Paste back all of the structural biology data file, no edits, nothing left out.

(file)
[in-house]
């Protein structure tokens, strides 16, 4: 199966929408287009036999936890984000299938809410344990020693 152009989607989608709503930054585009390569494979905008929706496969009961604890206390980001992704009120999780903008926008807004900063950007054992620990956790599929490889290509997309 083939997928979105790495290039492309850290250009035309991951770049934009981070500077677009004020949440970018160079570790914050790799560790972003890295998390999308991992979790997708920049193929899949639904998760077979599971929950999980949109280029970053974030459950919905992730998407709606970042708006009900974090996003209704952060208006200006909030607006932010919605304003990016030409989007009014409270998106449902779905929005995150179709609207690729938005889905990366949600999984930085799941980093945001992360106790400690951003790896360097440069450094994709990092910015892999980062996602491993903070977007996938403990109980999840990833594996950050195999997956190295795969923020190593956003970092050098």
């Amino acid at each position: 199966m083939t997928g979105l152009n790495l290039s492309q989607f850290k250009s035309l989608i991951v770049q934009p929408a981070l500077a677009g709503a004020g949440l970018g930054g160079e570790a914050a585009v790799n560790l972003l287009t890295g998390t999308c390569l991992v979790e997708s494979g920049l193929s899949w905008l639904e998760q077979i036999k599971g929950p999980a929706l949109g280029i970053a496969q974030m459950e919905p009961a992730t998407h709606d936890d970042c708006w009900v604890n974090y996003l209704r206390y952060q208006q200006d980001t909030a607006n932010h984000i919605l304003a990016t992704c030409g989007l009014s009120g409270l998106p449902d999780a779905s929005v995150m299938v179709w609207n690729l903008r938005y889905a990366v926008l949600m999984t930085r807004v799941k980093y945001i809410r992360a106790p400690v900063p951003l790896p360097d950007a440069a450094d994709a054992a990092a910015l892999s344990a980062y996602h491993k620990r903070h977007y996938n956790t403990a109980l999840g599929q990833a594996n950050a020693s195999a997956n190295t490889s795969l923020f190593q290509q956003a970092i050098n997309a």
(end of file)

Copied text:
[in-house]
């Protein structure tokens, strides 16, 4: 199966929408287009036999936890984000299938809410344990020693 152009989607989608709503930054585009390569494979905008929706496969009961604890206390980001992704009120999780903008926008807004900063950007054992620990956790599929490889290509997309 083939997928979105790495290039492309850290250009035309991951770049934009981070500077677009004020949440970018160079570790914050790799560790972003890295998390999308991992979790997708920049193929899949639904998760077979599971929950999980949109280029970053974030459950919905992730998407709606970042708006009900974090996003209704952060208006200006909030607006932010919605304003990016030409989007009014409270998106449902779905929005995150179709609207690729938005889905990366949600999984930085799941980093945001992360106790400690951003790896360097440069450094994709990092910015892999980062996602491993903070977007996938403990109980999840990833594996950050195999997956190295795969923020190593956003970092050098």
């Amino acid at each position: 199966m083939t997928g979105l152009n790495l290039s492309q989607f850290k250009s035309l989608i991951v770049q934009p929408a981070l500077a677009g709503a004020g949440l970018g930054g160079e570790a914050a585009v790799n560790l972003l287009t890295g998390t999308c390569l991992v979790e997708s494979g920049l193929s899949w905008l639904e998760q077979i036999k599971g929950p999980a929706l949109g280029i970053a496969q974030m459950e919905p009961a992730t998407h709606d936890d970042c708006w009900v604890n974090y996003l209704r206390y952060q208006q200006d980001t909030a607006n932010h984000i919605l304003a990016t992704c030409g989007l009014s009120g409270l998106p449902d999780a779905s929005v995150m299938v179709w609207n690729l903008r938005y889905a990366v926008l949600m999984t930085r807004v799941k980093y945001i809410r992360a106790p400690v900063p951003l790896p360097d950007a440069a450094d994709a054992a990092a910015l892999s344990a980062y996602h491993k620990r903070h977007y996938n956790t403990a109980l999840g599929q990833a594996n950050a020693s195999a997956n190295t490889s795969l923020f190593q290509q956003a970092i050098n997309a």